Philadelphia had the highest poverty rate of all the big cities in the United States in 2016. According to Shared Prosperity, “28% of Philadelphians – between 430,000 and 440,000 people – live below the federal poverty level, including 39% (135,000) of children, 27% (250,000) of work-age adults and 17% (32,000) of seniors. This reflects a sharp increase from Philly’s 1960 low of 15.4% and a divergence from the national trend of slowly decreasing poverty (aside from the increase related to The Great Recession).
|Year||Poverty Rate (Philly)||Poverty Rate (US)|
Source: Us Census Bureau
The historic poverty rate in Philadelphia and its uneven spatial distribution are interesting because the area of the city is quite large (141 square miles), but the increases and decreases in the poverty rate over time are concentrated in a handful of census tracts. I analyzed historic US Census Data in QGIS to analyze the change – both positive and negative – in poverty rates of Philly’s census tracts between 1970 and 2010. Predictably, census tracts in Center City and in the vicinity of the University of Pennsylvania saw the greatest decrease in poverty over those 40 years and census tracts in North Philadelphia neighborhoods such as Kensington and Juniata saw poverty increase by as much as 70% during that time.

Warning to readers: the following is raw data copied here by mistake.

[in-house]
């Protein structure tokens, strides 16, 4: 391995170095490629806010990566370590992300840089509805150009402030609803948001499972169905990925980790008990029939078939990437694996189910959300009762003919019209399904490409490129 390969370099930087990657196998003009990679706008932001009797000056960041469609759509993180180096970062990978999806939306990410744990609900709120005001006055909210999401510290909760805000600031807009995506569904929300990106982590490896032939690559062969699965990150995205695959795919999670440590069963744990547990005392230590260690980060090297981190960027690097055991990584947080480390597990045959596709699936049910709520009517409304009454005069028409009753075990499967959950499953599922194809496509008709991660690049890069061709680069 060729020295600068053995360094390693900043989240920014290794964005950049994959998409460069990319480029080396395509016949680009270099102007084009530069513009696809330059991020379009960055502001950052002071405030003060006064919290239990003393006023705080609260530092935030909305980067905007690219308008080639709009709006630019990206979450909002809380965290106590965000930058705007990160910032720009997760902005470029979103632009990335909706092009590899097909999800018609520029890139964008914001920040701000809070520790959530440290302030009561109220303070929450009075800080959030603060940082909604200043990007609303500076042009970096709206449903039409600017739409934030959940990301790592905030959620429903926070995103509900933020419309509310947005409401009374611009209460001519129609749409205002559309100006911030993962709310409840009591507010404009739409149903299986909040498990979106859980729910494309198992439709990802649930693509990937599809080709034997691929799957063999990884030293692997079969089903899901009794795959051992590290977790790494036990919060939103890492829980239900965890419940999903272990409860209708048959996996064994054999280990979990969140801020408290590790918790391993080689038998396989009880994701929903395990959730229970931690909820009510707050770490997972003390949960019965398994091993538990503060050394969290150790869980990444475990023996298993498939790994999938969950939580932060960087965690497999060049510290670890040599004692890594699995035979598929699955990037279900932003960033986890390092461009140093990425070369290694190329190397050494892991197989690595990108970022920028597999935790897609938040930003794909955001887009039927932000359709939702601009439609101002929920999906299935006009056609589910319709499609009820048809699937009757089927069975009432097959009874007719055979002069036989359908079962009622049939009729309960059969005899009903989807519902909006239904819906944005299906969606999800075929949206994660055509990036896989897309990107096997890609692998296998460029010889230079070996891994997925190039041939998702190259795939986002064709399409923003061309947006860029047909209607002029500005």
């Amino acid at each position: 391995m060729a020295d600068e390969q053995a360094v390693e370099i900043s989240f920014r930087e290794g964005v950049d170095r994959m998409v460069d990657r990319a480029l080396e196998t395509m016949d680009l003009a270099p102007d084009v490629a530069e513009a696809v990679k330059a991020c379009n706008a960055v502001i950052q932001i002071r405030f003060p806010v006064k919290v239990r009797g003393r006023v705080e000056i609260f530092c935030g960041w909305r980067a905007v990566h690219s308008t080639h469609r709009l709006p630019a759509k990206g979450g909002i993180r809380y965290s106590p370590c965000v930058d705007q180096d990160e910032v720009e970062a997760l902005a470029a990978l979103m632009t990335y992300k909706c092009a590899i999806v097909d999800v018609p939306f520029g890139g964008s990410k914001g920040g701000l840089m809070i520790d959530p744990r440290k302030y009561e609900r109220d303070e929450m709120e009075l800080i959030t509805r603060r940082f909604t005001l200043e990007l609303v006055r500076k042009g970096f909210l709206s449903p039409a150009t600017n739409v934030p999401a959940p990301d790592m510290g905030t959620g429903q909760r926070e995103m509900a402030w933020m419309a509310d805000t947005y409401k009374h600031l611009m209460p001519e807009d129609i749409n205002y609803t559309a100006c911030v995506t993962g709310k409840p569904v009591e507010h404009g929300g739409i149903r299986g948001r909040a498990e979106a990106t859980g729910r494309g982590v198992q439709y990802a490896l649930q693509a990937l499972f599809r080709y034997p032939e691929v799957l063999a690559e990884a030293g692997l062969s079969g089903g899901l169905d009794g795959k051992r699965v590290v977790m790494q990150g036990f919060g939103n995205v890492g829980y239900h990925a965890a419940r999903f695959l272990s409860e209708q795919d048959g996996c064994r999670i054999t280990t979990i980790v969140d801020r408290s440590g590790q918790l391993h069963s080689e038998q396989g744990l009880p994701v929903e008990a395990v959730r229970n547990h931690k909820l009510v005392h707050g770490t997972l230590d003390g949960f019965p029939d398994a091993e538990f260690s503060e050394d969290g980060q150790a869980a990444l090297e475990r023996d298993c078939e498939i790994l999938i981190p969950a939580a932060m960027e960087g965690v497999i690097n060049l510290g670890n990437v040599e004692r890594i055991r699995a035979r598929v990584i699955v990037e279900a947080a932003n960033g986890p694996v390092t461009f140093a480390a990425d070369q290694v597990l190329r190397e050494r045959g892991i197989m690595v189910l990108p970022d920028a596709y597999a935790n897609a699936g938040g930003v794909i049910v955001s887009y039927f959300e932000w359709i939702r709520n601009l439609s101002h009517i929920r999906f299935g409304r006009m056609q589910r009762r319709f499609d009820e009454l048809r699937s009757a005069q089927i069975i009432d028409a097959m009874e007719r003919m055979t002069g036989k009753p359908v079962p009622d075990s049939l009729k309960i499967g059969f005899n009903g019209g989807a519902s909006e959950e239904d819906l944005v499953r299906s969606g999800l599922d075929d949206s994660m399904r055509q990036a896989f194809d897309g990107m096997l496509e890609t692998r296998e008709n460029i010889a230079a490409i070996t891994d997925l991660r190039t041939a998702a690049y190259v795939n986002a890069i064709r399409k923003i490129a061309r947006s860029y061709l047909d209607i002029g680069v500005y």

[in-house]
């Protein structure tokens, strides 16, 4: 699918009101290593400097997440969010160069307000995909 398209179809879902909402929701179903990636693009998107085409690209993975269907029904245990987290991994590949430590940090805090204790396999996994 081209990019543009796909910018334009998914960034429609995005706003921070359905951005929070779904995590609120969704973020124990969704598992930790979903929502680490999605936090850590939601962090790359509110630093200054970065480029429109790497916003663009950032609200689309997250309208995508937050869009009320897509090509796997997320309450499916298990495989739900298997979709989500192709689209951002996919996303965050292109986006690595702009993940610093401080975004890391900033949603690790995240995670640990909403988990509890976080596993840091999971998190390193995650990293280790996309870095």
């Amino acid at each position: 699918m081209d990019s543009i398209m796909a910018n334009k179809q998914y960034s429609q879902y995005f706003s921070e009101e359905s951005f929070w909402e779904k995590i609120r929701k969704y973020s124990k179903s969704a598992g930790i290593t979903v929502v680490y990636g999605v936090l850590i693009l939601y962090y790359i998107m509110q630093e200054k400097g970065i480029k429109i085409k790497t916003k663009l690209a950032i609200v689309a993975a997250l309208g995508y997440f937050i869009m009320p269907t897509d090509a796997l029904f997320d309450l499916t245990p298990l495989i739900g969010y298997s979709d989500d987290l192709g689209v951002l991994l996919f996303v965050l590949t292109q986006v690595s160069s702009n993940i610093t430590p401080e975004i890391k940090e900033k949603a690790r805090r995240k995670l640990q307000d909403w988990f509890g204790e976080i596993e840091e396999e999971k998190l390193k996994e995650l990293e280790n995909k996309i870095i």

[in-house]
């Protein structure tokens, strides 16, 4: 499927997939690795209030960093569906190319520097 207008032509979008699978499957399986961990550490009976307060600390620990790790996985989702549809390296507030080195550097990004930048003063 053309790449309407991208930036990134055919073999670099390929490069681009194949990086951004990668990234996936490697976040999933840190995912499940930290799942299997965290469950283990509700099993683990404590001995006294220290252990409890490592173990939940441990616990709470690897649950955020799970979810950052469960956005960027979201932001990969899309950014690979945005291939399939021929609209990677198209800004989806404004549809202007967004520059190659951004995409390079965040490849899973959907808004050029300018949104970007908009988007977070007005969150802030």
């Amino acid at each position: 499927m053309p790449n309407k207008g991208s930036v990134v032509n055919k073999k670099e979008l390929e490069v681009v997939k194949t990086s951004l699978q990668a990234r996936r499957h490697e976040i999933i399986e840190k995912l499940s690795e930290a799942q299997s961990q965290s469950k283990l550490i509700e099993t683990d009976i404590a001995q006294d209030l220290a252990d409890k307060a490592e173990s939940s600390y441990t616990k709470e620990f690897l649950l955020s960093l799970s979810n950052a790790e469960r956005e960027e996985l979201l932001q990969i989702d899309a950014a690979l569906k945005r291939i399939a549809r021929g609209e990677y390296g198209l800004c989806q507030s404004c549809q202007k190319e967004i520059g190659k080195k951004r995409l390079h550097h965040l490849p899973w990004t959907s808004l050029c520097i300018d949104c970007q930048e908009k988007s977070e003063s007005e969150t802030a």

This was preliminary research to get a feel for the distribution of poverty in Philadelphia and to start pulling apart the question of why the poverty rate is persistently high, in spite of the recent influx of more affluent residents and forty years of anti-poverty initiatives. In the future I intend to look at patterns of homeownership vs. tenancy in these areas, and to trace the history of public housing in Philadelphia.